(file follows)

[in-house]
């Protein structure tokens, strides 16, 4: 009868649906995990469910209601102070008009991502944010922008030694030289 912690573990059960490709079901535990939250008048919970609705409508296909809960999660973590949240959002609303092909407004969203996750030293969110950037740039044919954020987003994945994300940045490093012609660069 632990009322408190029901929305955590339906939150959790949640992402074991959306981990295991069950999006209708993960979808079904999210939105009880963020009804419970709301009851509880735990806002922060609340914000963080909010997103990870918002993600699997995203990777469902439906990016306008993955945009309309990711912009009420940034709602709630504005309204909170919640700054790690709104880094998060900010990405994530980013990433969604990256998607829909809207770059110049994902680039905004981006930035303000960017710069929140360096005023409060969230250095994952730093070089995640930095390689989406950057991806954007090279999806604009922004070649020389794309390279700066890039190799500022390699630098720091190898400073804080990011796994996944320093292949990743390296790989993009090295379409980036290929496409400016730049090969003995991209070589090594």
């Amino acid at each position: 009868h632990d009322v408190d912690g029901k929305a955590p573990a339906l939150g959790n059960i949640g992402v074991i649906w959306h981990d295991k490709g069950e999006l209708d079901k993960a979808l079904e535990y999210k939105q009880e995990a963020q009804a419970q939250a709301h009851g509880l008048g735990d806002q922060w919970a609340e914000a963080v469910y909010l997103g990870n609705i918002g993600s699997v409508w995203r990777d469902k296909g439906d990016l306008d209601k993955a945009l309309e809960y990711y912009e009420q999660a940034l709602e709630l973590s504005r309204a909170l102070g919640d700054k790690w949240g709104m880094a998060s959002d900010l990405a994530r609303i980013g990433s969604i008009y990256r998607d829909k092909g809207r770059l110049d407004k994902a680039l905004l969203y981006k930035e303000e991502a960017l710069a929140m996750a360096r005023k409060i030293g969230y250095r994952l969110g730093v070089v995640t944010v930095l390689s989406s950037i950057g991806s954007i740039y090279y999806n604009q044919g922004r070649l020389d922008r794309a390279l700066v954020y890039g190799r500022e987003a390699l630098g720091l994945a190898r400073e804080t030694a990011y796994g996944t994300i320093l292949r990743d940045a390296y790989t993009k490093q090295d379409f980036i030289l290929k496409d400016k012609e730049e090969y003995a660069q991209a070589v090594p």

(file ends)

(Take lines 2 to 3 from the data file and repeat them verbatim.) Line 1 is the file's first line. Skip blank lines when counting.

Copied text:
């Protein structure tokens, strides 16, 4: 009868649906995990469910209601102070008009991502944010922008030694030289 912690573990059960490709079901535990939250008048919970609705409508296909809960999660973590949240959002609303092909407004969203996750030293969110950037740039044919954020987003994945994300940045490093012609660069 632990009322408190029901929305955590339906939150959790949640992402074991959306981990295991069950999006209708993960979808079904999210939105009880963020009804419970709301009851509880735990806002922060609340914000963080909010997103990870918002993600699997995203990777469902439906990016306008993955945009309309990711912009009420940034709602709630504005309204909170919640700054790690709104880094998060900010990405994530980013990433969604990256998607829909809207770059110049994902680039905004981006930035303000960017710069929140360096005023409060969230250095994952730093070089995640930095390689989406950057991806954007090279999806604009922004070649020389794309390279700066890039190799500022390699630098720091190898400073804080990011796994996944320093292949990743390296790989993009090295379409980036290929496409400016730049090969003995991209070589090594």
């Amino acid at each position: 009868h632990d009322v408190d912690g029901k929305a955590p573990a339906l939150g959790n059960i949640g992402v074991i649906w959306h981990d295991k490709g069950e999006l209708d079901k993960a979808l079904e535990y999210k939105q009880e995990a963020q009804a419970q939250a709301h009851g509880l008048g735990d806002q922060w919970a609340e914000a963080v469910y909010l997103g990870n609705i918002g993600s699997v409508w995203r990777d469902k296909g439906d990016l306008d209601k993955a945009l309309e809960y990711y912009e009420q999660a940034l709602e709630l973590s504005r309204a909170l102070g919640d700054k790690w949240g709104m880094a998060s959002d900010l990405a994530r609303i980013g990433s969604i008009y990256r998607d829909k092909g809207r770059l110049d407004k994902a680039l905004l969203y981006k930035e303000e991502a960017l710069a929140m996750a360096r005023k409060i030293g969230y250095r994952l969110g730093v070089v995640t944010v930095l390689s989406s950037i950057g991806s954007i740039y090279y999806n604009q044919g922004r070649l020389d922008r794309a390279l700066v954020y890039g190799r500022e987003a390699l630098g720091l994945a190898r400073e804080t030694a990011y796994g996944t994300i320093l292949r990743d940045a390296y790989t993009k490093q090295d379409f980036i030289l290929k496409d400016k012609e730049e090969y003995a660069q991209a070589v090594p």